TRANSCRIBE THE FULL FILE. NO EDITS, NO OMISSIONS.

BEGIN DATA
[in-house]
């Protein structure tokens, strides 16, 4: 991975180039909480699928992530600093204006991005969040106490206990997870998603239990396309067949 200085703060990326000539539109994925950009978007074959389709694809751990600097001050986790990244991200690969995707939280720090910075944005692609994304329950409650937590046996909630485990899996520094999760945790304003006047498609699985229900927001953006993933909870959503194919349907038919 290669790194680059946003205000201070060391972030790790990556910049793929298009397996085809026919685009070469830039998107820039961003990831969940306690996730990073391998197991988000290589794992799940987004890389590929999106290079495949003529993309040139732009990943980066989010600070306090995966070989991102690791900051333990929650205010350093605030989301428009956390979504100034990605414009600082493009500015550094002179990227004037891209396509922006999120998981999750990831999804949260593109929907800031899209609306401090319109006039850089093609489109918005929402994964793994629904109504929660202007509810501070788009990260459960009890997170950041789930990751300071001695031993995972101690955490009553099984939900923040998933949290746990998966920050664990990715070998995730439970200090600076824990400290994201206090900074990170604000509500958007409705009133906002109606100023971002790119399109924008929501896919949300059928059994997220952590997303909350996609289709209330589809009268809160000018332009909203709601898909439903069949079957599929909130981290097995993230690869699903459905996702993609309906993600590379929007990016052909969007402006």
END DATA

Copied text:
[in-house]
């Protein structure tokens, strides 16, 4: 991975180039909480699928992530600093204006991005969040106490206990997870998603239990396309067949 200085703060990326000539539109994925950009978007074959389709694809751990600097001050986790990244991200690969995707939280720090910075944005692609994304329950409650937590046996909630485990899996520094999760945790304003006047498609699985229900927001953006993933909870959503194919349907038919 290669790194680059946003205000201070060391972030790790990556910049793929298009397996085809026919685009070469830039998107820039961003990831969940306690996730990073391998197991988000290589794992799940987004890389590929999106290079495949003529993309040139732009990943980066989010600070306090995966070989991102690791900051333990929650205010350093605030989301428009956390979504100034990605414009600082493009500015550094002179990227004037891209396509922006999120998981999750990831999804949260593109929907800031899209609306401090319109006039850089093609489109918005929402994964793994629904109504929660202007509810501070788009990260459960009890997170950041789930990751300071001695031993995972101690955490009553099984939900923040998933949290746990998966920050664990990715070998995730439970200090600076824990400290994201206090900074990170604000509500958007409705009133906002109606100023971002790119399109924008929501896919949300059928059994997220952590997303909350996609289709209330589809009268809160000018332009909203709601898909439903069949079957599929909130981290097995993230690869699903459905996702993609309906993600590379929007990016052909969007402006």